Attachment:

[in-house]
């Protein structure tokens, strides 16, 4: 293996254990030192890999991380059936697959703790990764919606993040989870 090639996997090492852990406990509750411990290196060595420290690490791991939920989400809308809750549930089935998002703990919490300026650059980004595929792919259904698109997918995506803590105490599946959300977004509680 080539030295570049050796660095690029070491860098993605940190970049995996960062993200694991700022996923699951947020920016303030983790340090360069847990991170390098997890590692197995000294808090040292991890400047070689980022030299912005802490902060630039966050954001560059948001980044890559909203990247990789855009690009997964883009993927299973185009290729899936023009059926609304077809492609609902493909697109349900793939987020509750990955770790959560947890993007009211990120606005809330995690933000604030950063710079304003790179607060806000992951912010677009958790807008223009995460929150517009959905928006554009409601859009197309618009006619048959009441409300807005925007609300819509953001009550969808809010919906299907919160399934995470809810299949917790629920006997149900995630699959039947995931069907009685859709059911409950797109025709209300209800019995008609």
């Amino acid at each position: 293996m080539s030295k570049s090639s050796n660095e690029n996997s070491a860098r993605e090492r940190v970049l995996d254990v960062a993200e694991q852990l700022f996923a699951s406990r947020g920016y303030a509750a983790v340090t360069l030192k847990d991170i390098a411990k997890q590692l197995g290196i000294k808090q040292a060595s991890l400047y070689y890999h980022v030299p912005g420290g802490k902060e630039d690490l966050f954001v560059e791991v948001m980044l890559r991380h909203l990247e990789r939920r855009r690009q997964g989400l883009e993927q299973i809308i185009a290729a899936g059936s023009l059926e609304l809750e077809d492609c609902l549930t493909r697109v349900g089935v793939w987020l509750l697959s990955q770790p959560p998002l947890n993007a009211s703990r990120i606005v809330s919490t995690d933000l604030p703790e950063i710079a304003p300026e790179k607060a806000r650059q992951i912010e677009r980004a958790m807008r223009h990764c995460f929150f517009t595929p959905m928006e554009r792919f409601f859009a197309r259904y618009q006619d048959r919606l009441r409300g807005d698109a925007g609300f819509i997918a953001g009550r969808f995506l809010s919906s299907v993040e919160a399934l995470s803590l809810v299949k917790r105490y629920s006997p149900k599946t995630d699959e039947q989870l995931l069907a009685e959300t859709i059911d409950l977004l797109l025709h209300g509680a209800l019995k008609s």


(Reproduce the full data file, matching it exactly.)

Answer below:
[in-house]
């Protein structure tokens, strides 16, 4: 293996254990030192890999991380059936697959703790990764919606993040989870 090639996997090492852990406990509750411990290196060595420290690490791991939920989400809308809750549930089935998002703990919490300026650059980004595929792919259904698109997918995506803590105490599946959300977004509680 080539030295570049050796660095690029070491860098993605940190970049995996960062993200694991700022996923699951947020920016303030983790340090360069847990991170390098997890590692197995000294808090040292991890400047070689980022030299912005802490902060630039966050954001560059948001980044890559909203990247990789855009690009997964883009993927299973185009290729899936023009059926609304077809492609609902493909697109349900793939987020509750990955770790959560947890993007009211990120606005809330995690933000604030950063710079304003790179607060806000992951912010677009958790807008223009995460929150517009959905928006554009409601859009197309618009006619048959009441409300807005925007609300819509953001009550969808809010919906299907919160399934995470809810299949917790629920006997149900995630699959039947995931069907009685859709059911409950797109025709209300209800019995008609």
């Amino acid at each position: 293996m080539s030295k570049s090639s050796n660095e690029n996997s070491a860098r993605e090492r940190v970049l995996d254990v960062a993200e694991q852990l700022f996923a699951s406990r947020g920016y303030a509750a983790v340090t360069l030192k847990d991170i390098a411990k997890q590692l197995g290196i000294k808090q040292a060595s991890l400047y070689y890999h980022v030299p912005g420290g802490k902060e630039d690490l966050f954001v560059e791991v948001m980044l890559r991380h909203l990247e990789r939920r855009r690009q997964g989400l883009e993927q299973i809308i185009a290729a899936g059936s023009l059926e609304l809750e077809d492609c609902l549930t493909r697109v349900g089935v793939w987020l509750l697959s990955q770790p959560p998002l947890n993007a009211s703990r990120i606005v809330s919490t995690d933000l604030p703790e950063i710079a304003p300026e790179k607060a806000r650059q992951i912010e677009r980004a958790m807008r223009h990764c995460f929150f517009t595929p959905m928006e554009r792919f409601f859009a197309r259904y618009q006619d048959r919606l009441r409300g807005d698109a925007g609300f819509i997918a953001g009550r969808f995506l809010s919906s299907v993040e919160a399934l995470s803590l809810v299949k917790r105490y629920s006997p149900k599946t995630d699959e039947q989870l995931l069907a009685e959300t859709i059911d409950l977004l797109l025709h209300g509680a209800l019995k008609s």